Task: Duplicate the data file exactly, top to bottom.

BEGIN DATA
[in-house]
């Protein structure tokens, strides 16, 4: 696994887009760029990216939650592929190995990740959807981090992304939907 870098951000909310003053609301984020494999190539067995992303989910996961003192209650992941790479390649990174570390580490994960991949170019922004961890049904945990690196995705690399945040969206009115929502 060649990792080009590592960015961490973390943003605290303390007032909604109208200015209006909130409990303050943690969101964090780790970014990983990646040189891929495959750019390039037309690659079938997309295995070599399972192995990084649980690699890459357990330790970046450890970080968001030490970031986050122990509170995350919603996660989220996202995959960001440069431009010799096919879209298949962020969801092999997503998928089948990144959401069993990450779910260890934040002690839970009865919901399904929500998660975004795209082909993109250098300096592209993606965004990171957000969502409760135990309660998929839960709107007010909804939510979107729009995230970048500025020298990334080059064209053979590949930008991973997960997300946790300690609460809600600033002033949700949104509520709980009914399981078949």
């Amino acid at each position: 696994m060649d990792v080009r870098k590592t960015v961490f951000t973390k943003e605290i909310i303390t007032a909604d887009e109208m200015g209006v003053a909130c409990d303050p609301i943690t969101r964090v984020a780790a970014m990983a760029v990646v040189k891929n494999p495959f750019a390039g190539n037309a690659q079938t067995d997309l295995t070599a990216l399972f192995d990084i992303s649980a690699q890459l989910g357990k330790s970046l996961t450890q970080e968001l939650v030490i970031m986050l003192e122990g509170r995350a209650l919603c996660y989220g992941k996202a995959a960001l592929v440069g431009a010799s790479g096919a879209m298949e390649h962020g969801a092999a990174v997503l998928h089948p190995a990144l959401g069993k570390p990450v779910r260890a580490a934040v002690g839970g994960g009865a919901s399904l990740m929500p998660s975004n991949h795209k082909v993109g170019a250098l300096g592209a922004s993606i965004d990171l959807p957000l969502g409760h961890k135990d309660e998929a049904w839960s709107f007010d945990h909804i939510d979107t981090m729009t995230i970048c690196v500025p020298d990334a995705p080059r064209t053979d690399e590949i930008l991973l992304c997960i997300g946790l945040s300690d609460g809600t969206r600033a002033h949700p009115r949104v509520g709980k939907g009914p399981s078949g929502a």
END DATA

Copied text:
[in-house]
């Protein structure tokens, strides 16, 4: 696994887009760029990216939650592929190995990740959807981090992304939907 870098951000909310003053609301984020494999190539067995992303989910996961003192209650992941790479390649990174570390580490994960991949170019922004961890049904945990690196995705690399945040969206009115929502 060649990792080009590592960015961490973390943003605290303390007032909604109208200015209006909130409990303050943690969101964090780790970014990983990646040189891929495959750019390039037309690659079938997309295995070599399972192995990084649980690699890459357990330790970046450890970080968001030490970031986050122990509170995350919603996660989220996202995959960001440069431009010799096919879209298949962020969801092999997503998928089948990144959401069993990450779910260890934040002690839970009865919901399904929500998660975004795209082909993109250098300096592209993606965004990171957000969502409760135990309660998929839960709107007010909804939510979107729009995230970048500025020298990334080059064209053979590949930008991973997960997300946790300690609460809600600033002033949700949104509520709980009914399981078949």
């Amino acid at each position: 696994m060649d990792v080009r870098k590592t960015v961490f951000t973390k943003e605290i909310i303390t007032a909604d887009e109208m200015g209006v003053a909130c409990d303050p609301i943690t969101r964090v984020a780790a970014m990983a760029v990646v040189k891929n494999p495959f750019a390039g190539n037309a690659q079938t067995d997309l295995t070599a990216l399972f192995d990084i992303s649980a690699q890459l989910g357990k330790s970046l996961t450890q970080e968001l939650v030490i970031m986050l003192e122990g509170r995350a209650l919603c996660y989220g992941k996202a995959a960001l592929v440069g431009a010799s790479g096919a879209m298949e390649h962020g969801a092999a990174v997503l998928h089948p190995a990144l959401g069993k570390p990450v779910r260890a580490a934040v002690g839970g994960g009865a919901s399904l990740m929500p998660s975004n991949h795209k082909v993109g170019a250098l300096g592209a922004s993606i965004d990171l959807p957000l969502g409760h961890k135990d309660e998929a049904w839960s709107f007010d945990h909804i939510d979107t981090m729009t995230i970048c690196v500025p020298d990334a995705p080059r064209t053979d690399e590949i930008l991973l992304c997960i997300g946790l945040s300690d609460g809600t969206r600033a002033h949700p009115r949104v509520g709980k939907g009914p399981s078949g929502a």